The Port of Cleveland and the Metroparks have racked up $1.6 million in bills in their legal fight with business owner Tony George over a piece of land at Irishtown Bend in Ohio City, records show.
Attorneys for the port argue that the unstable Irishtown Bend hillside presents an urgent threat to safety and commerce on the river. The port needs to take the land, owned by George’s company Mortgage Investment Group, to properly regrade the hill, they say.
George and his attorneys say the port is trampling his property rights. A crucial piece of the back-and-forth is what happens to the 30-by-70-foot billboard on George’s land.
Legal costs have mounted as litigation has dragged on through multiple suits and appeals. The taxpayer-funded port and park system released their bills to Signal Cleveland in response to public records requests.
The invoices show that the Port of Cleveland has incurred $1.5 million in costs to five law firms and one graphic design company since 2021. The Metroparks’ bills totalled just more than $100,000.
The Port of Cleveland derives funding from a variety of sources, including a property tax levy and fees on docking, storage and development finance. The bulk of the Metroparks’ revenue comes from property taxes.
The firms handling the litigation include Akerman LLP, Mansour Gavin and Climaco Wilcox Peca & Garofoli. The firm Thompson Hine represents the Metroparks.
The property – at the corner of West 25th Street and Detroit Avenue – is home to a vacant Royal Castle restaurant and the large billboard. A coalition of public entities and nonprofits wants to stabilize the eroding hillside and add the land to the new park being developed above the Cuyahoga River.
George and his son Bobby bought the property in 2018 through their company Mortgage Investment Group. They went to court in 2021 to block the port from taking the land through eminent domain. After the port made an offer for the property as part of the eminent domain process, George sued a second time.
Scott D. Simpkins, an attorney at Climaco, wrote in a letter to Signal Cleveland that Mortgage Investment Group had rejected offers for the property and that the port “has tried to keep legal expenses to a minimum.”
“The Irishtown Bend Hillside Stabilization Project is a $54 million project, for which the Port Authority has secured grant and other funding from numerous local, state and federal agencies,” Simpkins wrote. “Legal expenses on the project have exceeded expectations because of the necessary defense of lawsuits filed by MIG against the Port Authority and its project partners.”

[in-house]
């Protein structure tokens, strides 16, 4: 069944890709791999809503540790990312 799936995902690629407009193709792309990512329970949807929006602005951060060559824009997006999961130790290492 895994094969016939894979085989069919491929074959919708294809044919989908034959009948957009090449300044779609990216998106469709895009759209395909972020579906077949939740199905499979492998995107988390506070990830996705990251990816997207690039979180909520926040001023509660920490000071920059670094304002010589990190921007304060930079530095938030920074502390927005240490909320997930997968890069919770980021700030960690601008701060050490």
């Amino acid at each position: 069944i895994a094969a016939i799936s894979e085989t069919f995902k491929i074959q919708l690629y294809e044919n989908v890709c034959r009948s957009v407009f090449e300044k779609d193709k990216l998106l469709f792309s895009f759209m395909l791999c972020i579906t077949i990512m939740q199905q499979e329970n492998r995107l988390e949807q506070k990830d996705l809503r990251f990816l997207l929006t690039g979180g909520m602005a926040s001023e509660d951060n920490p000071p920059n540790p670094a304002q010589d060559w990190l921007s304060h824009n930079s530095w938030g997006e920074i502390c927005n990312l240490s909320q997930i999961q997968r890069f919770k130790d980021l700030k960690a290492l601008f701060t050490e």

The George family released a statement to Signal Cleveland through an attorney.
“The George family purchased this property in 2018 simply because they wanted to continue to contribute to the exciting and transformational development happening along W. 25th Street,” the statement read. “The Georges are not, and never have been, opposed to the Park or the Project. The George family remains hopeful that there can be a resolution that is fair to all parties and furthers the parties’ shared vision for an even more vibrant, exciting, and accessible neighborhood.”
The arguments in the case – and key financial details – came into view during a three-day hearing in April 2022.
The Georges bought the building and billboard for $1.1 million, according to a purchase agreement included in county Board of Revision documents. They also took out a mortgage for the same amount, county records show. They paid $248,200 for the property and $851,800 for the billboard, according to the purchase agreement.
County records show the property is now valued at $350,000.
An attorney for the Port of Cleveland offered the company $360,000 for the building and land, according to a January 2022 letter included in court exhibits. That offer did not include the cost of the billboard, “as it is the intention to either reinstall the billboard on-site or relocate the board if reinstallation is not feasible,” the port’s letter read.
In court, Tony George said that he planned to develop the land and was prepared to pay for a retaining wall to protect the property from erosion. His attorneys said that any offer for the property should include compensation for the billboard. George said that Mortgage Investment Group had a $15,000-per-month advertising agreement with Laborers Local 860.
The parties held mediation sessions last fall in an effort to reach a settlement, according to appellate court records.